AML must be distinguished from other myeloproliferative disorders, CML, and MDS. Acute leukemia may also resemble a left-shifted bone marrow recovering from a previous toxic insult. If the diagnosis is in doubt, a bone marrow study should be repeated in several days to see if maturation has taken place. ALL must be separated from other lymphoproliferative disease such as CLL, lymphomas, and hairy cell leukemia. It may also be confused with the atypical lymphocytosis of mononucleosis and pertussis.
Acute leukemia is considered a curable disease, especially among younger patients without significant comorbidities. The first step in treatment is to obtain complete remission, defined as normal peripheral blood with resolution of cytopenias, normal bone marrow with no excess blasts, and normal clinical status. The type of initial chemotherapy depends on the subtype of leukemia.
Most patients with AML who are treated with a curative intent receive a combination of an anthracycline (daunorubicin or idarubicin) plus cytarabine, either alone or in combination with other agents (eg, gemtuzumab ozogamicin). This therapy will produce complete remissions in 80–90% of patients under age 60 years and in 50–60% of older patients (see Table 39–2). Patients with secondary AML (evolved from prior myelodysplastic or myeloproliferative disorders) or treatment-associated AML should receive the drug Vyxeos (a liposomal formulation of daunorubicin and cytarabine). Patients with a FLT3 mutation benefit from the addition of the FLT3 kinase inhibitor midostaurin to their regimen. Post-remission therapy options include additional chemotherapy and allogeneic stem cell transplantation. Patients with a favorable genetic profile can be treated with chemotherapy alone or with autologous transplant with cure rates of 60–80%. For intermediate-risk patients with AML, cure rates are 35–40% with chemotherapy and 40–60% with allogeneic transplantation. Patients who do not enter remission (primary induction failure) or those with high-risk genetics have cure rates of less than 10% with chemotherapy alone and are referred for allogeneic stem cell transplantation.
Patients who are not treated with initial curative intent (those older than 75 years or with significant comorbidities) can derive benefit from newer targeted agents, including the bcl2 inhibitor venetoclax added to a hypomethylating agent or low-dose cytarabine, enasidenib (targeting IDH2 mutations), ivosidenib (targeting IDH2 mutations), or glasdegib. Some of these patients can still benefit from a reduced-intensity allogeneic transplant if they achieve good disease control.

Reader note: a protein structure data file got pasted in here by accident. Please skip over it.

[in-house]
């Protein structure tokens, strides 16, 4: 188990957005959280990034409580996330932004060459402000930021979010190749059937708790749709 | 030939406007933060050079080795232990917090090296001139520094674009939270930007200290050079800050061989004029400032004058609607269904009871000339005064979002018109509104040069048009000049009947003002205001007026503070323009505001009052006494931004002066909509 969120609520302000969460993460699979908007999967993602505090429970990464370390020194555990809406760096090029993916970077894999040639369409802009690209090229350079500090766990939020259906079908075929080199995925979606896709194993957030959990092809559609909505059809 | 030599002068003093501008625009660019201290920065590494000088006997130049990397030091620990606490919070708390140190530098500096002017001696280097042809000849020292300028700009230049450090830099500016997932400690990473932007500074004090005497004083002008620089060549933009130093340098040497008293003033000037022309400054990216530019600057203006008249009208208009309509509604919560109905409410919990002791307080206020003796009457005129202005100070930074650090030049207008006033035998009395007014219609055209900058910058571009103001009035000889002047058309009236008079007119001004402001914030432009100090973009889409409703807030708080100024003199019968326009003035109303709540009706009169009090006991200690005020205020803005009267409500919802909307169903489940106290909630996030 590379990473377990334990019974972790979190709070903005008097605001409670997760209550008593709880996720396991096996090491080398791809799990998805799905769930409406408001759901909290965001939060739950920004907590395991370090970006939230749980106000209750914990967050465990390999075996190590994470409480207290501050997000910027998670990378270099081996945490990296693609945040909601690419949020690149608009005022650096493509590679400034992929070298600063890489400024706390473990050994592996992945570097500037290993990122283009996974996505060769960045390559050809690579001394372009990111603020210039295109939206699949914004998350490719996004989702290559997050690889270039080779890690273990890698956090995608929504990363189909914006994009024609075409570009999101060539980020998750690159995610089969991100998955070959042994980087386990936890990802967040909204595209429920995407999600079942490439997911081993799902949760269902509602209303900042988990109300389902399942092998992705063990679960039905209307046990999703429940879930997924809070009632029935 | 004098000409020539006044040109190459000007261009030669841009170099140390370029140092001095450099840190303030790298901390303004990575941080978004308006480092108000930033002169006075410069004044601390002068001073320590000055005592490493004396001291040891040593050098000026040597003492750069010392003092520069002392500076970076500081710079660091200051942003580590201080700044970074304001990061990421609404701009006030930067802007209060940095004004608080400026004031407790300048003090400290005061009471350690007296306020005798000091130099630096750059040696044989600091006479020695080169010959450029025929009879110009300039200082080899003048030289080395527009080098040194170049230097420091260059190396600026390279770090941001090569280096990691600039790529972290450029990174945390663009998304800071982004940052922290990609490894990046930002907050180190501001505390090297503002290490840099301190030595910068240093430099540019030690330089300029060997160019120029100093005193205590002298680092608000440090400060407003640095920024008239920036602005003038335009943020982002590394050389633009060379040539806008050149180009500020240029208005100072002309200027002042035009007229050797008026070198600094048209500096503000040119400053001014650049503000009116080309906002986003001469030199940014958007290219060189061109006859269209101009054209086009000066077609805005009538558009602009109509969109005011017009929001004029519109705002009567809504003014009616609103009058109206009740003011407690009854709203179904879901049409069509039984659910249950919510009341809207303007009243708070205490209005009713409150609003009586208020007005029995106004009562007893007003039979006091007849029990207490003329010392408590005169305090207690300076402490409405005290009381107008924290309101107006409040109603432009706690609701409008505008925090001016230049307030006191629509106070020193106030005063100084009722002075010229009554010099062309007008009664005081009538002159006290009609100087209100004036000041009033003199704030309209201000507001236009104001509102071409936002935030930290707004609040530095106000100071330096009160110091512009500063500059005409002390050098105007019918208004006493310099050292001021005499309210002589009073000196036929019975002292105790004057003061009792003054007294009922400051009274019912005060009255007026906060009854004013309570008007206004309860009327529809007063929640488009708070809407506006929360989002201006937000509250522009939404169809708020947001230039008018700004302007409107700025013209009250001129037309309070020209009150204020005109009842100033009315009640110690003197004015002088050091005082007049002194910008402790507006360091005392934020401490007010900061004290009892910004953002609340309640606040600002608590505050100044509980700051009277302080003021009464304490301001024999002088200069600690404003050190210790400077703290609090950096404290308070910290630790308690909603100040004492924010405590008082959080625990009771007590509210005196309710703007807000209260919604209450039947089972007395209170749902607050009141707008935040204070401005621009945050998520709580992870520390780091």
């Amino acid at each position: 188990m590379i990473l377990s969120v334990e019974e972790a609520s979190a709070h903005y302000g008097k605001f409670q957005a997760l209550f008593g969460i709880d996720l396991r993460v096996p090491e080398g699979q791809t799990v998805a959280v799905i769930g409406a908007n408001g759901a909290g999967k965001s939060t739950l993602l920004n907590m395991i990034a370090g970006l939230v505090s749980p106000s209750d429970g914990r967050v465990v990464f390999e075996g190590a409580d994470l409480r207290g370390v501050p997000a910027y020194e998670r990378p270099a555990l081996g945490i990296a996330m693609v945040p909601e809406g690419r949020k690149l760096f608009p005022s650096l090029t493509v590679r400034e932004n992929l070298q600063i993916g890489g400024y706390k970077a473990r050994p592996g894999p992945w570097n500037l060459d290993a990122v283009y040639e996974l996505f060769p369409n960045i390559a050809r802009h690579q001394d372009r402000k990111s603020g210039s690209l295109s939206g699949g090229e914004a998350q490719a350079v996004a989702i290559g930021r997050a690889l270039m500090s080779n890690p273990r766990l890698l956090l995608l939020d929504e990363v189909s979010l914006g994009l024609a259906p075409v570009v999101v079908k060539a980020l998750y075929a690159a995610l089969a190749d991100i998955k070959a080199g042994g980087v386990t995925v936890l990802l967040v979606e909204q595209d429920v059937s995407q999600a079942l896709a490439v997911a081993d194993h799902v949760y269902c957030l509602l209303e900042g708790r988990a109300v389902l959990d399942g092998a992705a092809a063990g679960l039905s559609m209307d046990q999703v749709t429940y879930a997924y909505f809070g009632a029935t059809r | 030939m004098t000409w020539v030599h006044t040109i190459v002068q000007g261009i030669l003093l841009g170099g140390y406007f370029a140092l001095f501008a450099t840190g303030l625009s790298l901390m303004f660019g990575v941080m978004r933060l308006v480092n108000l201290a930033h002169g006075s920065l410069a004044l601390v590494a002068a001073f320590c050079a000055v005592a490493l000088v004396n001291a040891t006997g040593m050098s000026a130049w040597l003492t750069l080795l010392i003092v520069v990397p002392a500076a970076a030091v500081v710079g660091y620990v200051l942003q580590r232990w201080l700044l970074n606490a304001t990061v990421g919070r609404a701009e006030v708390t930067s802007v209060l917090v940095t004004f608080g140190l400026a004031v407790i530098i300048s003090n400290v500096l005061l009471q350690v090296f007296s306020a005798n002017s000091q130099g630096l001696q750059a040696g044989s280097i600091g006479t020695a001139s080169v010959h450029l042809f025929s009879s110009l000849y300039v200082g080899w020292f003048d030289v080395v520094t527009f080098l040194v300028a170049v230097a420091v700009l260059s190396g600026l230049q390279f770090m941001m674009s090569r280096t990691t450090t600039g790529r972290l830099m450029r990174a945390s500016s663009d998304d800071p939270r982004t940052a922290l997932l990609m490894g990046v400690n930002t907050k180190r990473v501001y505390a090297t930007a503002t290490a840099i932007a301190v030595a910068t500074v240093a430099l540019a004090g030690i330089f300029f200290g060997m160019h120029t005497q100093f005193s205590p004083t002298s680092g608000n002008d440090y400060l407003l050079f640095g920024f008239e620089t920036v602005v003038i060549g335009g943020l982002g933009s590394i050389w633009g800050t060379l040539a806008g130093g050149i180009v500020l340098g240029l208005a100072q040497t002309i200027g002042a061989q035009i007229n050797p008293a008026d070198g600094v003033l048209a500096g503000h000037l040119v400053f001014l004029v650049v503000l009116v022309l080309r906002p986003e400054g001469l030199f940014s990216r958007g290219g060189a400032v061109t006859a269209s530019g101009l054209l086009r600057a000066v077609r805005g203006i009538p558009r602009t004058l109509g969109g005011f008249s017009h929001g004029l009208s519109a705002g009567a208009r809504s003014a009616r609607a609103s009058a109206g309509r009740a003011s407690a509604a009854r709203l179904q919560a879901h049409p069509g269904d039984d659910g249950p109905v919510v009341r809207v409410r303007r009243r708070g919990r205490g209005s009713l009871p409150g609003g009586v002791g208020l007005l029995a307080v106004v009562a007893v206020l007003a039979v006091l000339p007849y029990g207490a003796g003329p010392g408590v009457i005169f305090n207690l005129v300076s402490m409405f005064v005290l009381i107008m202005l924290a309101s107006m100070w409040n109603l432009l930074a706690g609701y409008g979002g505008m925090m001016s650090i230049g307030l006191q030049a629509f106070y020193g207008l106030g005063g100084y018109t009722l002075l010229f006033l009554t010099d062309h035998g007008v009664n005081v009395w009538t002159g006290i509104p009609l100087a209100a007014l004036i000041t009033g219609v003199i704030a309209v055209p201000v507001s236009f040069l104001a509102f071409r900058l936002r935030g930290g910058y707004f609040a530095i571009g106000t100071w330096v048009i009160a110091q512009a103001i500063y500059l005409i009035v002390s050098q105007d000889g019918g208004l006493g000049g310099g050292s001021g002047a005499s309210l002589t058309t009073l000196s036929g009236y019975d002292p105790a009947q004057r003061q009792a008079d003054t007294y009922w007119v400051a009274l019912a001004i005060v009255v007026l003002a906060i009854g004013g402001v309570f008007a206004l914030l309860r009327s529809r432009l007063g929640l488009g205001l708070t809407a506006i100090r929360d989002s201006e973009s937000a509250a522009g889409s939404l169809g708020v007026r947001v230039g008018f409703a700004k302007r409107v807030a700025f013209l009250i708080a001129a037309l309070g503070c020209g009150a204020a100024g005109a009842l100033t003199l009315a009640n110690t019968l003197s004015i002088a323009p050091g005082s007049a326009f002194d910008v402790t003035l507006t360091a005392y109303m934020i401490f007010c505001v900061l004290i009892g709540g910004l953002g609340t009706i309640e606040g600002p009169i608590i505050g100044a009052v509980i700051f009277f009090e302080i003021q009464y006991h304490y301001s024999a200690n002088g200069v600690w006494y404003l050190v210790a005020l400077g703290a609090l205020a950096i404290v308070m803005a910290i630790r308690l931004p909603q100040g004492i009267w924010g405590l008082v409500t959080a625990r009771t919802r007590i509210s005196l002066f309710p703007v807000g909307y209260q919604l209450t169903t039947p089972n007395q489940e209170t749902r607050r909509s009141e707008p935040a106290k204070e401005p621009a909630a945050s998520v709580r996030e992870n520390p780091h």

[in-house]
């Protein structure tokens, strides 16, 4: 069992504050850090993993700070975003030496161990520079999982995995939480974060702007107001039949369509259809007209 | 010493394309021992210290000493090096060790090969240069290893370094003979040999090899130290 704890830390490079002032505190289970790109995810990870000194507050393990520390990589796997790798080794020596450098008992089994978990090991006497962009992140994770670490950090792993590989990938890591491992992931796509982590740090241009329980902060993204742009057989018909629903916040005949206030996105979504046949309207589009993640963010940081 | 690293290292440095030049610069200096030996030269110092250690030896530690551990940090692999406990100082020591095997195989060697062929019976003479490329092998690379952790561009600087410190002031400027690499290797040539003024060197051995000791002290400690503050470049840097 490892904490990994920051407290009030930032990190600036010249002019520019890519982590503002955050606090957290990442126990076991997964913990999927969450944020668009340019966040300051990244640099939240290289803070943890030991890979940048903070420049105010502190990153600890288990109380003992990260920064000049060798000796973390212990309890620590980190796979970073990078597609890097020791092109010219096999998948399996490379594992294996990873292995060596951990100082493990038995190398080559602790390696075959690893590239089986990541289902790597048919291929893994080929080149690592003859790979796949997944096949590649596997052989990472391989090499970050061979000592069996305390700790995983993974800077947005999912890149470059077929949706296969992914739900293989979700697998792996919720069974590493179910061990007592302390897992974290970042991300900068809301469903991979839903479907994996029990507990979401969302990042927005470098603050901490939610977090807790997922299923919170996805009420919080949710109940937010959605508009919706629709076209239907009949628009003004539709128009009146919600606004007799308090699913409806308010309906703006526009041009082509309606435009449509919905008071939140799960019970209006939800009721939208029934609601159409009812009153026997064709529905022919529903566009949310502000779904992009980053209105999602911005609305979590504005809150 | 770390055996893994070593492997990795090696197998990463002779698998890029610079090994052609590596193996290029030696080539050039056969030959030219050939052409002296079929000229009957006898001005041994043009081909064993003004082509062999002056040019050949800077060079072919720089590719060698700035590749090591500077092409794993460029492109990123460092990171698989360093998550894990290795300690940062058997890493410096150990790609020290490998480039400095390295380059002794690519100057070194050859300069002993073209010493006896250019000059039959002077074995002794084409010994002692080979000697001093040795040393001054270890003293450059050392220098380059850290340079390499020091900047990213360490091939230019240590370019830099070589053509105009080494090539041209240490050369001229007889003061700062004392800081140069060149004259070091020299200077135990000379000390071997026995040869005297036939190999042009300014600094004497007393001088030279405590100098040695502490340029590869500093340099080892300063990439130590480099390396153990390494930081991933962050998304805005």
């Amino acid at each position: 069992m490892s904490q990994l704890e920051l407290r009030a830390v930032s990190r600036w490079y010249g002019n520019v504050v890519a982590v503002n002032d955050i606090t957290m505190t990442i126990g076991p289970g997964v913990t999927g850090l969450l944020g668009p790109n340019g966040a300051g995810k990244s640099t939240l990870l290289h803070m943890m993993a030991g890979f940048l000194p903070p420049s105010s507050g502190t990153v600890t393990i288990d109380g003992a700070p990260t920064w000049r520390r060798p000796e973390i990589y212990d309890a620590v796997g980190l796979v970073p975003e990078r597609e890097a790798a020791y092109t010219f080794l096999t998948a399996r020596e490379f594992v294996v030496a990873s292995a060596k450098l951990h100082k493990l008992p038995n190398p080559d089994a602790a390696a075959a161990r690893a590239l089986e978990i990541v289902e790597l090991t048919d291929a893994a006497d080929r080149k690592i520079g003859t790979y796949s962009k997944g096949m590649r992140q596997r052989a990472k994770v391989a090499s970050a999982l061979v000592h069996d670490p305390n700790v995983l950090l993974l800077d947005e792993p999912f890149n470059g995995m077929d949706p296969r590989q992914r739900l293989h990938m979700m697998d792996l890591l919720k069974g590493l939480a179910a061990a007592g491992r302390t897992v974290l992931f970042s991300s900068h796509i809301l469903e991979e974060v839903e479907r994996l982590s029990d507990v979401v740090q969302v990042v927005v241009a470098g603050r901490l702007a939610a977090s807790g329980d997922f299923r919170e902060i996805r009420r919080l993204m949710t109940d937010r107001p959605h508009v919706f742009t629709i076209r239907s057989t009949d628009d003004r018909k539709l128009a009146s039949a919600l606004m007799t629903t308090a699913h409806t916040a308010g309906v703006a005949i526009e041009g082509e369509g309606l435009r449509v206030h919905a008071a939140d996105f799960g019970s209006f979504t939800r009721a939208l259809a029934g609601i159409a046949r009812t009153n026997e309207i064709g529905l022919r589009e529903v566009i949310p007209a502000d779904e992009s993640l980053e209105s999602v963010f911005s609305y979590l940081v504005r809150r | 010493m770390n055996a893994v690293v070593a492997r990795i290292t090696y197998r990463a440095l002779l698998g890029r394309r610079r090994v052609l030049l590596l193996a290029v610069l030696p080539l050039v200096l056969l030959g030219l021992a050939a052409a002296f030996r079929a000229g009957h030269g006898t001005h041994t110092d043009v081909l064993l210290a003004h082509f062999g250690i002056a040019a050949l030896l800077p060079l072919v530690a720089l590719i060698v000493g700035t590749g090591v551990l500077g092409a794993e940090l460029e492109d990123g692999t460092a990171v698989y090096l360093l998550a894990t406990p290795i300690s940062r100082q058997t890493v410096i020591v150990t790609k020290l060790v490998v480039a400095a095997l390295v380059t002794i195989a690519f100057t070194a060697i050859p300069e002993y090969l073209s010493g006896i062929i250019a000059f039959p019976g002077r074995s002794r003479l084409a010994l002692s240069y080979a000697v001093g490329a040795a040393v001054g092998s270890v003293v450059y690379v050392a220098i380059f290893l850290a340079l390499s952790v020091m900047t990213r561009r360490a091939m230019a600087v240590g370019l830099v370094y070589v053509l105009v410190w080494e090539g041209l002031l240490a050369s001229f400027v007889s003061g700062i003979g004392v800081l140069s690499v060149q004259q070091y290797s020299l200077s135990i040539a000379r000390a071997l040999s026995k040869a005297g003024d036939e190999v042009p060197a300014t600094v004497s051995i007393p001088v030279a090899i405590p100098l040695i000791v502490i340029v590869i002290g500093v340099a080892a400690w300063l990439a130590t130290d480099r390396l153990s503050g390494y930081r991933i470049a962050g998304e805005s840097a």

Once leukemia has recurred after initial chemotherapy, the prognosis is poor. For patients in second remission, allogeneic transplantation offers a 20–30% chance of cure. Targeted therapies described above are useful for selected patients and can offer long-term disease control.
Adults with ALL are treated with combination chemotherapy, including daunorubicin, vincristine, prednisone, and asparaginase. This treatment produces complete remissions in 90% of patients. Those patients with Philadelphia chromosome-positive ALL (or bcr-abl-positive ALL) should receive a tyrosine kinase inhibitor, such as dasatinib or ponatinib, added to their initial chemotherapy. Remission induction therapy for ALL is less myelosuppressive than treatment for AML and does not necessarily produce prolonged marrow aplasia. Patients should also receive central nervous system prophylaxis so that meningeal sequestration of leukemic cells does not develop.
After achieving complete remission, patients may be treated with either additional cycles of chemotherapy or high-dose chemotherapy and stem cell transplantation. Treatment decisions are made based on patient age and disease risk factors. Adults younger than 39 years have uniformly better outcomes when treated under pediatric protocols. For older patients, minimal residual disease testing early on can identify high-risk patients who will not be cured with chemotherapy alone and who will do better with allogeneic transplantation. For patients with relapsed disease, the bispecific antibody blinatumomab targeting CD19 and the antibody-drug conjugate inotuzumab ozogamicin targeting CD22 have shown remarkable activity and are considered superior to traditional chemotherapy options. Tisagenlecleucel is a therapy utilizing autologous T cells engineered to express an anti-CD-19 antigen receptor (CART-19) and is FDA-approved for the treatment of children and young adults with relapsed/refractory B-ALL.
Approximately 70–80% of adults with AML under age 60 years achieve complete remission and ~50% are cured using risk-adapted post-remission therapy. Older adults with AML achieve complete remission in up to 50% of instances. The cure rates for older patients with AML have been very low (approximately 10–20%) even if they achieve remission and are able to receive post-remission chemotherapy.
Patients younger than 39 years with ALL have excellent outcomes after undergoing chemotherapy followed by risk-adapted intensification and transplantation (cure rates of 60–80%). Patients with adverse cytogenetics, poor response to chemotherapy, or older age have a much lower chance of cure (cure rates of 20–40%).
All patients should be referred to a hematologist.
Most patients with acute leukemia will be admitted for treatment.